SALT LAKE CITY (AP) -- On Monday, Elizabeth Smart played "Silent Night" on the harp at her grandfather's funeral. It was his favorite tune, and Christmas his favorite time because it brought together his entire family.
Trying as the death was, Elizabeth's mother, Lois Smart, had prepared her children for it, taking them to visit her ailing father every day for three months.
But what happened two nights after the funeral has tested the family's strong Mormon faith as nothing else could.
A gunman broke into their home and abducted Elizabeth, telling her sister not to tell anyone he had come. More than 1,000 volunteers are searching for the girl, including 100 Mormon missionaries.
On Thursday, Lois appeared on the "Today" show, uttered a few words and fell apart.
"She didn't even have time to mourn her father. She has a broken heart. She cries 24 hours a day," said Lois' brother, Mark Francom. "She said to me, 'Why would he pick my home?"'
When Myron Francom died at his home in Holladay on Saturday, he left nine children and 51 grandchildren. Lois is the second-youngest of eight siblings; her husband, Ed, is the second-oldest of six. Their six children range in age from 3 to 15.
With a work ethic impressed upon them by their parents, the children had kept their grandfather's lawn mowed and planted him a flower garden. It was that level of care that relatives said was a hallmark of Lois Smart.
"That's the thing that's so diabolical. That man couldn't have picked a mother more devoted," Francom said. "Even he, in his perverted way, couldn't have imagined what this has done to her."
The family wants to talk to reporters because they believe the attention will help their search. But they adamantly shield their children, particularly Elizabeth's 9-year-old sister, whom the abductor terrorized into two hours of silence before she went to her parents to tell them what had happened.
"We are trying not to talk to her about this, so the pressure's not on, so she's not rethinking this over and over, to help reduce the trauma," said David Smart, one of Ed's brothers.
Thirty hours after Elizabeth's disappearance, her family was out in force at the Shriners Hospital in Salt Lake City, headquarters of the massive effort to find the 14-year-old girl.
A $250,000 reward for her safe return had been posted. Volunteers have spread out across the foothills of the Wasatch Mountains and the streets of Salt Lake City.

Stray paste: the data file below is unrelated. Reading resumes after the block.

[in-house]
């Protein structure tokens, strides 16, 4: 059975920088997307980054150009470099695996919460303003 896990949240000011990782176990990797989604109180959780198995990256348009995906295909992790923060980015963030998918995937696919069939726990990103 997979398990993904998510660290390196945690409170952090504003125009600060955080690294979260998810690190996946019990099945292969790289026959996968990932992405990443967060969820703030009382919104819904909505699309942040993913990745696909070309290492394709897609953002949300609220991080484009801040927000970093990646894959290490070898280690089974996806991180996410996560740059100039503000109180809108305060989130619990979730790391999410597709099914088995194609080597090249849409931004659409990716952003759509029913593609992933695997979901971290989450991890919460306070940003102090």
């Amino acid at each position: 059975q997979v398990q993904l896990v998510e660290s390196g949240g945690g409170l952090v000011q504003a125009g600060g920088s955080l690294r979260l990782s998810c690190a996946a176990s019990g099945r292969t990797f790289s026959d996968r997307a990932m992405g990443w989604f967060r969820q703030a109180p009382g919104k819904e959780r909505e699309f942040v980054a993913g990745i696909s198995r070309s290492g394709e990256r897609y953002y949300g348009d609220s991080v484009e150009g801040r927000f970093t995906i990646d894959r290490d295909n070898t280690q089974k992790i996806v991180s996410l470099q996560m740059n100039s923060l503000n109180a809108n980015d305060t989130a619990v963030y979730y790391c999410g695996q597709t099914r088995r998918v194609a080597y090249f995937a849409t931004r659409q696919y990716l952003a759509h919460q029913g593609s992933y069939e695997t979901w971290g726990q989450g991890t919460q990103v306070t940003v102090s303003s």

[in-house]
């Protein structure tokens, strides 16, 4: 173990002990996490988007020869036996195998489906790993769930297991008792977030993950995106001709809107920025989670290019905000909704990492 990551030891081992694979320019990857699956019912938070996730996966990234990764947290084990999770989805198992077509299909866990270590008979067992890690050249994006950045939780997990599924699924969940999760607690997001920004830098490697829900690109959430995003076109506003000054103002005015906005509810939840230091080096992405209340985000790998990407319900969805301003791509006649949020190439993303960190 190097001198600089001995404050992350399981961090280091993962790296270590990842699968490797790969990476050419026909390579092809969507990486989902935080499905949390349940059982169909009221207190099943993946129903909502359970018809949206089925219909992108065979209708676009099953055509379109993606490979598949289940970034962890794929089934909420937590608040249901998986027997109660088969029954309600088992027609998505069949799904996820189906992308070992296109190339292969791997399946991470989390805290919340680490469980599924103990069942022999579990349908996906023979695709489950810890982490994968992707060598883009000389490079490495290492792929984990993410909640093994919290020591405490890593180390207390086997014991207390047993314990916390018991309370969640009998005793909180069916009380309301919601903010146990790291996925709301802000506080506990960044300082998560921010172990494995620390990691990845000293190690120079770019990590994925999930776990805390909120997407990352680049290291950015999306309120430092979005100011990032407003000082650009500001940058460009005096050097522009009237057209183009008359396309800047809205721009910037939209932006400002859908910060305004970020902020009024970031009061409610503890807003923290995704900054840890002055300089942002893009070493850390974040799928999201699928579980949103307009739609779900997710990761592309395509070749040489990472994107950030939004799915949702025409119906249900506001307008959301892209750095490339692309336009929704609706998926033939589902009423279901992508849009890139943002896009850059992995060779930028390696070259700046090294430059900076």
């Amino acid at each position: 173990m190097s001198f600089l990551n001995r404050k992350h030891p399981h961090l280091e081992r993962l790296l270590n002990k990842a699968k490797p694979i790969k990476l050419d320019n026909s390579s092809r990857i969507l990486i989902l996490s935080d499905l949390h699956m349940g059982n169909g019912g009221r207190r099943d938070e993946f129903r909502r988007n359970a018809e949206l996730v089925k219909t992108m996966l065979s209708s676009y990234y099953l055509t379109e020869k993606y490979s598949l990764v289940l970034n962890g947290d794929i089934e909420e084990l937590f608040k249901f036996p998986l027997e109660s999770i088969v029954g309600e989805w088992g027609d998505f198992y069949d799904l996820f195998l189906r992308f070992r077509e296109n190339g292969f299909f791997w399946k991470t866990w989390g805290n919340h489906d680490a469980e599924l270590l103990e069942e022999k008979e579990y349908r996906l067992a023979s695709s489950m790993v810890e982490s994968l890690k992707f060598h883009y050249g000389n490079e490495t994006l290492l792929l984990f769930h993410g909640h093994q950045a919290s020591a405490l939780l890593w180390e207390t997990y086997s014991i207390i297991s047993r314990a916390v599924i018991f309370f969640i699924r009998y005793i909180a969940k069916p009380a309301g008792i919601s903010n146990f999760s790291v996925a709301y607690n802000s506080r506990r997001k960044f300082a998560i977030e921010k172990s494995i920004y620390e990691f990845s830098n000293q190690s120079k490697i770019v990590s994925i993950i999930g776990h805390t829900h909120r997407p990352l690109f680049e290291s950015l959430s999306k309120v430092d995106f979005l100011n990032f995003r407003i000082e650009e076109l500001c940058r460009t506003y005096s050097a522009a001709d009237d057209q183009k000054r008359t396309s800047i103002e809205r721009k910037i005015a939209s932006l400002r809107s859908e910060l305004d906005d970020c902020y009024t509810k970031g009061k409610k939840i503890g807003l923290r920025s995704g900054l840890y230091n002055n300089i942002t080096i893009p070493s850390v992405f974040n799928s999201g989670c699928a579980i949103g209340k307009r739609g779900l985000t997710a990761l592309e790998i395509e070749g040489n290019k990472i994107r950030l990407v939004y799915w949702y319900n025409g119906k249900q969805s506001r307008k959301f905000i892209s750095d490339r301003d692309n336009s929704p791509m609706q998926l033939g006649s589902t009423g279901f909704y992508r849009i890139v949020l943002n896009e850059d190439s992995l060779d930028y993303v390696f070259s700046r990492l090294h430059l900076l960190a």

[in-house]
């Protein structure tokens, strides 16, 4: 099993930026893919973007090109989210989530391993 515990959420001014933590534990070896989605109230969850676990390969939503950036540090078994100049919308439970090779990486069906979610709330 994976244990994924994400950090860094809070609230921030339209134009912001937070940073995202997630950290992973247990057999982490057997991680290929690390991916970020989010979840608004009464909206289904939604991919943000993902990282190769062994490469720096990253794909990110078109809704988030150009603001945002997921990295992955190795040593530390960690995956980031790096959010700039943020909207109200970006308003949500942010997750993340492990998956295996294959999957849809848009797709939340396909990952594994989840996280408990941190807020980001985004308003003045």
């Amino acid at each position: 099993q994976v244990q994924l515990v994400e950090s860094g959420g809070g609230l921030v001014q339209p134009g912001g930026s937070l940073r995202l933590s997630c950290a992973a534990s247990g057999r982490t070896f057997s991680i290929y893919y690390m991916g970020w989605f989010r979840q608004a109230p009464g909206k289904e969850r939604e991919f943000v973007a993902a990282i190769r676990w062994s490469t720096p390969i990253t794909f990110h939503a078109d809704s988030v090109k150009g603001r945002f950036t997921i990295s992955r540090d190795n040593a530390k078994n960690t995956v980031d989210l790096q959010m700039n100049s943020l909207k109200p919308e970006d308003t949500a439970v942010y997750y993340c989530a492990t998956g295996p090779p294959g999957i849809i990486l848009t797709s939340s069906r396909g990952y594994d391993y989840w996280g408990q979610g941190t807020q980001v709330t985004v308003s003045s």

The family fasted and prayed all day Wednesday, and their thoughts turned to Elizabeth's abductor.
"Many prayers have been given (in) hope he would soften his heart," Francom said. "That is what we hope will be his lesson. That she with her bright beautiful smile will come back to us."
The family's ties to the Church of Jesus Christ of Latter-day Saints run deep. On Wednesday, church President and Prophet Gordon Hinckley called Charles Smart, Elizabeth's grandfather.
"He said, 'Charles, we're sorry for your trouble. We remembered you in our prayers in the temple. Is there anything else we can do?"' Charles Smart said.
The Francoms have lived in the Salt Lake City area for three generations. The Smarts trace their roots back to Charles C. Rich, one of Brigham Young's 12 apostles. Rich ran the Winter Quarters in Nebraska in 1846-47 during the Mormons' pioneer trek to the Salt Lake Valley.
Lois and Ed Smart married 16 years ago, when both were in their late 20s, after meeting at a church function for young adults.
Ed Smart has built two businesses, Smart Realty and First National Mortgage. He bought houses, fixed them up and sold them. He was just finishing up a remodeling project on his current home, listed with a $1.19 million asking price.
The children helped with the remodeling by cleaning up after the workers.
Hinckley's son, Richard, led a prayer meeting Wednesday night attended by 300 people. On Thursday, 100 Mormon missionaries helped search along with more than 1,000 other volunteers.
Also Thursday, church leaders issued an official statement expressing concern for Elizabeth and calling on her abductor to release her unharmed. They invited church members to help with the search and to help comfort to the family.
"We have our faith," said Laurie Francom Warner, one of Elizabeth's many cousins. "God is the most important person on our side."
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